In a preliminary vote on Thursday, the Vermont Senate advanced a sweeping bill that seeks to further strengthen the state’s existing protections to reproductive health care access, including abortion and gender-affirming care.
Senators approved the measure, S.37, on a voice vote and are expected to cast a final vote Friday, after which it would move to the House for consideration.
Sen. Ginny Lyons, D-Chittenden Southeast, who spearheaded the bill, told her colleagues on the floor Thursday it is a direct response to the U.S. Supreme Court’s Dobbs v. Jackson Women’s Health Organization decision issued last summer, in which the court’s conservative majority struck down nationwide abortion access protections. Following the high court’s decision, the issue was put to individual states to decide, and dozens of states have outlawed or severely restricted access to abortion.
“For nearly 50 years, our state and other states have lived under Roe v. Wade, and it’s allowed … for health care professionals to provide reproductive care for both men and women,” Lyons said on the Senate floor. “The Dobbs decision last summer upended our national understanding of reproductive autonomy.”
Much of S.37 focuses on offering protections to Vermont doctors, preventing them from facing professional repercussions — such as medical malpractice insurance premium hikes or the suspension of medical licenses — when they provide reproductive care within the state.
The bill also takes aim at so-called crisis pregnancy centers, which are non-medical facilities that advertise to pregnant patients who may be considering an abortion. Such facilities do not offer abortions and seek to actively dissuade patients from terminating a pregnancy. If signed into law, S.37 would make such facilities subject to Vermont’s consumer protection and false advertising laws.
Advocates for crisis pregnancy centers and, more broadly, opponents of abortion access have fought hard against S.37, saying the bill would infringe upon private facilities’ free speech rights. But S.37 proponents, including Planned Parenthood of Northern New England, say crisis pregnancy centers are deceptive in their advertising practices and should be honest with patients about their anti-abortion views.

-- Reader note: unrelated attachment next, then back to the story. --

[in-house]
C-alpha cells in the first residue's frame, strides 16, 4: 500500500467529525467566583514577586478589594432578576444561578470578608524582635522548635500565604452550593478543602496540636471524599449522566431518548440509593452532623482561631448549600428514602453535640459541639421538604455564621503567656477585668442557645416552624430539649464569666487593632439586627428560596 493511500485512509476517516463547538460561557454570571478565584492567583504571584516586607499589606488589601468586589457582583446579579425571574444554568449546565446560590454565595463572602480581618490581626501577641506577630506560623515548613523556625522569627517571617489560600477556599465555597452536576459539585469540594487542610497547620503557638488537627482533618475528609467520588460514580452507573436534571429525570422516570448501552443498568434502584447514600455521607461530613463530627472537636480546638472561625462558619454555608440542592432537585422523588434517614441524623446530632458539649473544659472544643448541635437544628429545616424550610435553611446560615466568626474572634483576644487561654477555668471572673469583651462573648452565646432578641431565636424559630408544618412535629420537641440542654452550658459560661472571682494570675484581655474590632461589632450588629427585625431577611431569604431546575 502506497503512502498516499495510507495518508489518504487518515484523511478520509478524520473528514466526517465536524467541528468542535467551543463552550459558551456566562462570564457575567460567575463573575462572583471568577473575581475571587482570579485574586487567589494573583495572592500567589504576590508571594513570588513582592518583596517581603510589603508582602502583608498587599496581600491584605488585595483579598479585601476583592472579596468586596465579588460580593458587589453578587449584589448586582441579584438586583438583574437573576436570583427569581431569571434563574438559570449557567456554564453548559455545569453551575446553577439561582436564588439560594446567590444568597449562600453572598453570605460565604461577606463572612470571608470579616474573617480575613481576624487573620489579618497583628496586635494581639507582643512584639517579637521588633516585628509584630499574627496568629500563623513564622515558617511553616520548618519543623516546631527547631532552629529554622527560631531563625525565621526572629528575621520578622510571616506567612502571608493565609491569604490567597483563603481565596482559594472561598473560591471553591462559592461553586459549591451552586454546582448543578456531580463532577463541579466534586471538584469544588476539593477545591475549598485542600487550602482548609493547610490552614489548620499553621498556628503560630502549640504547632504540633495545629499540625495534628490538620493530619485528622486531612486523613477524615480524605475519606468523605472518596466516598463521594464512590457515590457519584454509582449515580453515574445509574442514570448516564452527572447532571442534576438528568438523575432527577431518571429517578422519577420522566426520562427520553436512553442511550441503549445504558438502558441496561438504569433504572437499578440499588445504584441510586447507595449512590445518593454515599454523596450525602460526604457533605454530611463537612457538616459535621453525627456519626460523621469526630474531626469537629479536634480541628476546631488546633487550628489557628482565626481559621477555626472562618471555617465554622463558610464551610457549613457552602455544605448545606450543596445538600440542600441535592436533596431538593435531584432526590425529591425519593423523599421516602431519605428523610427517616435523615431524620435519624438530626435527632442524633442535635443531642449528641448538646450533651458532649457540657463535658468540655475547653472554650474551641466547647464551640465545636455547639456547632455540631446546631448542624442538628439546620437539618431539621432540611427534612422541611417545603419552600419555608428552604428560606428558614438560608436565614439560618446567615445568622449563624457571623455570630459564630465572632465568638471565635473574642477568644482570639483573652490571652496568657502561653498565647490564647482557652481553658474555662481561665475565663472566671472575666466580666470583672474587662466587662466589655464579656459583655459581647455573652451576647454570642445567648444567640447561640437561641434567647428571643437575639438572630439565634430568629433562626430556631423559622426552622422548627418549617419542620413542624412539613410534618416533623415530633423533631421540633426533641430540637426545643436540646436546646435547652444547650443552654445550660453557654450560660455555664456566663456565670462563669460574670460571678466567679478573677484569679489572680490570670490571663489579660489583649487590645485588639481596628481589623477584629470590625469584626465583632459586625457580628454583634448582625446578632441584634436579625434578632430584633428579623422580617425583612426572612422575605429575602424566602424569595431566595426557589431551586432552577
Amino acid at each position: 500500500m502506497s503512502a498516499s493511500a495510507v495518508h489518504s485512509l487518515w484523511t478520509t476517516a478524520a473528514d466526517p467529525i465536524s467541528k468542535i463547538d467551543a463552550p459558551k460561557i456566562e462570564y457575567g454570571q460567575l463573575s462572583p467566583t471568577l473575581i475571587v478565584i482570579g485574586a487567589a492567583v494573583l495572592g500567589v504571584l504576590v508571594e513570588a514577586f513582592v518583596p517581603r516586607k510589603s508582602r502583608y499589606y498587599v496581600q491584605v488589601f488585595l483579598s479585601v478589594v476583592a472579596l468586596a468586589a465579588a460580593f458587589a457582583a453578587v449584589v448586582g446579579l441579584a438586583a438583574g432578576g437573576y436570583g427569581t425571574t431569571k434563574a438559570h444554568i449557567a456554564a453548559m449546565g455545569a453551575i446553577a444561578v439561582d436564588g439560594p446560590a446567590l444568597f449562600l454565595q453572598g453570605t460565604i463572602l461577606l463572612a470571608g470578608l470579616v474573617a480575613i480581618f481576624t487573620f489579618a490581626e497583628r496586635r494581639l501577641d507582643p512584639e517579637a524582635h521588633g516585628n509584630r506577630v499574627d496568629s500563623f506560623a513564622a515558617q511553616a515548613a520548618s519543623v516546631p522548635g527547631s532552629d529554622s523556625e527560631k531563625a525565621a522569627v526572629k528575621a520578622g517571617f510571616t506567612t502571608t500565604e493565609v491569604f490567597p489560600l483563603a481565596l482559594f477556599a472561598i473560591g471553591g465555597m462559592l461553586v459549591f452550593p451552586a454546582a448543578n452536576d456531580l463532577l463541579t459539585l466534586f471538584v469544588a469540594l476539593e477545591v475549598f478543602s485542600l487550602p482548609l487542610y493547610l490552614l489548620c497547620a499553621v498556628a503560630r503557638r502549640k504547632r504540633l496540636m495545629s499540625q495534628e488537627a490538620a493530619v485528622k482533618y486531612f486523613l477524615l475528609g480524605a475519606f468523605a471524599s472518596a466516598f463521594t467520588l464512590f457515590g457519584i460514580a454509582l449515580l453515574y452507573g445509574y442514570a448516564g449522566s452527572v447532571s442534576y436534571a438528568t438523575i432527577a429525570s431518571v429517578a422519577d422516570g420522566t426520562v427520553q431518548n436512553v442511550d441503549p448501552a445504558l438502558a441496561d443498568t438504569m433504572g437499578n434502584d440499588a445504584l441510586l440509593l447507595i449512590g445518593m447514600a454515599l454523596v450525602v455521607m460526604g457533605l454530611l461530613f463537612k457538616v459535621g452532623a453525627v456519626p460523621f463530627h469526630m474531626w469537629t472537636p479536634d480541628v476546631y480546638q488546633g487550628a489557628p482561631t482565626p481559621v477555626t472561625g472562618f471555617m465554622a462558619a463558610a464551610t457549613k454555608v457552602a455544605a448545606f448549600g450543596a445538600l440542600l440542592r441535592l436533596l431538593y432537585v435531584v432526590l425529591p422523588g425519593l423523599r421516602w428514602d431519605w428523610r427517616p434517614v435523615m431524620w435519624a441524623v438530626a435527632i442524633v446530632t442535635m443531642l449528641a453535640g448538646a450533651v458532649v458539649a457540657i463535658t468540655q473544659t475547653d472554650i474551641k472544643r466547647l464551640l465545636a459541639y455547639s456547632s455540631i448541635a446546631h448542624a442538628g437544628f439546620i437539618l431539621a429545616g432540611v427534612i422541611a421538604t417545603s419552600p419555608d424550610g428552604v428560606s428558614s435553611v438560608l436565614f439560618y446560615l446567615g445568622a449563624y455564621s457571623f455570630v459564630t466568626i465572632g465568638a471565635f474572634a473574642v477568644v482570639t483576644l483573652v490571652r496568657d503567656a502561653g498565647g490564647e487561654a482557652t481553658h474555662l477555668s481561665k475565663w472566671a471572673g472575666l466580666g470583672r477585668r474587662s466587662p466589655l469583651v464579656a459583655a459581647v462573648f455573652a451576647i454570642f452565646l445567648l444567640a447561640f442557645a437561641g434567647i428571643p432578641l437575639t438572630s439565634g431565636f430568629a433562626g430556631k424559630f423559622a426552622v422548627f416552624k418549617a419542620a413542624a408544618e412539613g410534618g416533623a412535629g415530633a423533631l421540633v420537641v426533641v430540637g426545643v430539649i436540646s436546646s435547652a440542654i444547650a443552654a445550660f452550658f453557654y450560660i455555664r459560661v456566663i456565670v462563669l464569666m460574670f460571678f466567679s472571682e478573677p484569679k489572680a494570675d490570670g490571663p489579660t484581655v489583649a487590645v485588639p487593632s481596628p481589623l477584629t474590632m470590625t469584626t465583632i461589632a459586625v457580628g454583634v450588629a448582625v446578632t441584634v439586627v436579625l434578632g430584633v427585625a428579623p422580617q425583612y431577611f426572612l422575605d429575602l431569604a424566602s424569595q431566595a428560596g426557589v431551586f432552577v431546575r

S.37 goes hand-in-hand with the House’s H.89, a companion bill that seeks to offer legal “shield” protections to Vermont doctors who provide reproductive health care within the state, including to patients who travel to Vermont from a state in which reproductive procedures are outlawed or difficult to access.
H.89, which passed the House last month and is now under consideration in the Senate, not only would protect Vermont doctors from out-of-state arrests, subpoenas and extradition, but also would kneecap out-of-state investigations of patients who travel to Vermont. Still, H.89’s protections would largely stop at Vermont’s borders.
The Senate’s preliminary approval of S.37 came just one day after a federal judge in Texas heard arguments in a legal challenge that could ultimately strike down the U.S. Food and Drug Administration’s long-standing approval of mifepristone, one of two drugs often used in medication-induced abortions. More than half of all abortions nationwide are conducted using medication.
Should U.S. District Court Judge Matthew Kacsmaryk side with the conservative group Alliance Defending Freedom, which brought the suit, access to medication-induced abortion could be threatened not just in Texas, but nationwide.
Lyons referred to the case during her floor speech Thursday.
“Every day, we read about another court case that chastises an OB-GYN physician in one state for treating a 10-year-old in another state, a rape victim,” Lyons said. “Or we read about the unfathomable Texas laws that allow any citizen to begin an investigation into any woman who seeks abortion services. Or we read about laws that prevent families from seeking gender-affirming care when a child has gender dysphoria. We read about efforts to eliminate emergency contraception.”
In the months following Roe v. Wade’s demise, Lyons said, “The result has been absolutely turbulent and sometimes terrifying. It’s an upheaval of our social fabric across our country.”